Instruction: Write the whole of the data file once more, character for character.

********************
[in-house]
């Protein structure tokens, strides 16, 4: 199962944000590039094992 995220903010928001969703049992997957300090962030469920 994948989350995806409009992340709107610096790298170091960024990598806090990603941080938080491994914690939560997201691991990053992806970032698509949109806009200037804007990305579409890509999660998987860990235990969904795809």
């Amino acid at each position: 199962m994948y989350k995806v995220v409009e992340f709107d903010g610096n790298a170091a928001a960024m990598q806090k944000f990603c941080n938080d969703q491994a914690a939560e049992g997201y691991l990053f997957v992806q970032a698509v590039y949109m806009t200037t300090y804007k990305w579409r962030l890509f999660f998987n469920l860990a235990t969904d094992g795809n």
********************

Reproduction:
[in-house]
């Protein structure tokens, strides 16, 4: 199962944000590039094992 995220903010928001969703049992997957300090962030469920 994948989350995806409009992340709107610096790298170091960024990598806090990603941080938080491994914690939560997201691991990053992806970032698509949109806009200037804007990305579409890509999660998987860990235990969904795809």
């Amino acid at each position: 199962m994948y989350k995806v995220v409009e992340f709107d903010g610096n790298a170091a928001a960024m990598q806090k944000f990603c941080n938080d969703q491994a914690a939560e049992g997201y691991l990053f997957v992806q970032a698509v590039y949109m806009t200037t300090y804007k990305w579409r962030l890509f999660f998987n469920l860990a235990t969904d094992g795809n």